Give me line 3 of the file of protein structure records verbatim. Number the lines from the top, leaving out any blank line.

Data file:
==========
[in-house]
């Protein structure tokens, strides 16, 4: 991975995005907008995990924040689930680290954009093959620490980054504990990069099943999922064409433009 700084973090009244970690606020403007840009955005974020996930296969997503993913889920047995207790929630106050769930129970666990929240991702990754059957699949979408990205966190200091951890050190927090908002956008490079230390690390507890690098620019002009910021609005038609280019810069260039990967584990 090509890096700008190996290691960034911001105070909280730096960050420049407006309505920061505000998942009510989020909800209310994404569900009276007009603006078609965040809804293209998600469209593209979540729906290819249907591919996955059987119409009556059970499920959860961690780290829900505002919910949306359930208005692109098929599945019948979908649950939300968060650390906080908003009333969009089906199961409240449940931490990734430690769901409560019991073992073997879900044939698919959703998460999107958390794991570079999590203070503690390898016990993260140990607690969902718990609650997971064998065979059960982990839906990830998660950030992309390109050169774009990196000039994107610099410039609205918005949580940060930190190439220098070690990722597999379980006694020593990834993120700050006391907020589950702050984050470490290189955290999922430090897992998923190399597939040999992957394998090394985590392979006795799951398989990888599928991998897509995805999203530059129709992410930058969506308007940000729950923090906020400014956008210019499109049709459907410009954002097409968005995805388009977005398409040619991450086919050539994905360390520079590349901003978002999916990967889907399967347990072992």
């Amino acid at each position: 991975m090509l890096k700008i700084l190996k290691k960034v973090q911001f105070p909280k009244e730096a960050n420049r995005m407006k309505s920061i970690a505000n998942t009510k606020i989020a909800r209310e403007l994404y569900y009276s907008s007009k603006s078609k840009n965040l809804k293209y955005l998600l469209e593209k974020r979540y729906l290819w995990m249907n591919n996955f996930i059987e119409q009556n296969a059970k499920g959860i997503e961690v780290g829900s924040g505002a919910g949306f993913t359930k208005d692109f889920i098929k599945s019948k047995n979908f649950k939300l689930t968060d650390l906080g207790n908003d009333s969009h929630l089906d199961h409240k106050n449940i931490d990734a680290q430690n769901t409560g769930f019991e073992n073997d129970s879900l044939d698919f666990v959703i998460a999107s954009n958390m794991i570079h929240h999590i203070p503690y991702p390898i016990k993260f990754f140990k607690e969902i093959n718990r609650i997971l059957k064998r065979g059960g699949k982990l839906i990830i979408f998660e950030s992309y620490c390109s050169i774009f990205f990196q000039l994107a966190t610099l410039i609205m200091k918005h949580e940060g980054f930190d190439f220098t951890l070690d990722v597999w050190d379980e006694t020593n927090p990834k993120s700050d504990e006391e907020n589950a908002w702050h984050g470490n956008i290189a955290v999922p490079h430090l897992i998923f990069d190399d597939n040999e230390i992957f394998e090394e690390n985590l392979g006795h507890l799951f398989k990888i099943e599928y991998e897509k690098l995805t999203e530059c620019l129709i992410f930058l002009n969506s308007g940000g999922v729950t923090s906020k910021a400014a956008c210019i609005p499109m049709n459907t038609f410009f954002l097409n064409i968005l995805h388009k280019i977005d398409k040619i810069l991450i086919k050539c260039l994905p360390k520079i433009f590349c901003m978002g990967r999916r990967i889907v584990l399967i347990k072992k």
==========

């Amino acid at each position: 991975m090509l890096k700008i700084l190996k290691k960034v973090q911001f105070p909280k009244e730096a960050n420049r995005m407006k309505s920061i970690a505000n998942t009510k606020i989020a909800r209310e403007l994404y569900y009276s907008s007009k603006s078609k840009n965040l809804k293209y955005l998600l469209e593209k974020r979540y729906l290819w995990m249907n591919n996955f996930i059987e119409q009556n296969a059970k499920g959860i997503e961690v780290g829900s924040g505002a919910g949306f993913t359930k208005d692109f889920i098929k599945s019948k047995n979908f649950k939300l689930t968060d650390l906080g207790n908003d009333s969009h929630l089906d199961h409240k106050n449940i931490d990734a680290q430690n769901t409560g769930f019991e073992n073997d129970s879900l044939d698919f666990v959703i998460a999107s954009n958390m794991i570079h929240h999590i203070p503690y991702p390898i016990k993260f990754f140990k607690e969902i093959n718990r609650i997971l059957k064998r065979g059960g699949k982990l839906i990830i979408f998660e950030s992309y620490c390109s050169i774009f990205f990196q000039l994107a966190t610099l410039i609205m200091k918005h949580e940060g980054f930190d190439f220098t951890l070690d990722v597999w050190d379980e006694t020593n927090p990834k993120s700050d504990e006391e907020n589950a908002w702050h984050g470490n956008i290189a955290v999922p490079h430090l897992i998923f990069d190399d597939n040999e230390i992957f394998e090394e690390n985590l392979g006795h507890l799951f398989k990888i099943e599928y991998e897509k690098l995805t999203e530059c620019l129709i992410f930058l002009n969506s308007g940000g999922v729950t923090s906020k910021a400014a956008c210019i609005p499109m049709n459907t038609f410009f954002l097409n064409i968005l995805h388009k280019i977005d398409k040619i810069l991450i086919k050539c260039l994905p360390k520079i433009f590349c901003m978002g990967r999916r990967i889907v584990l399967i347990k072992k």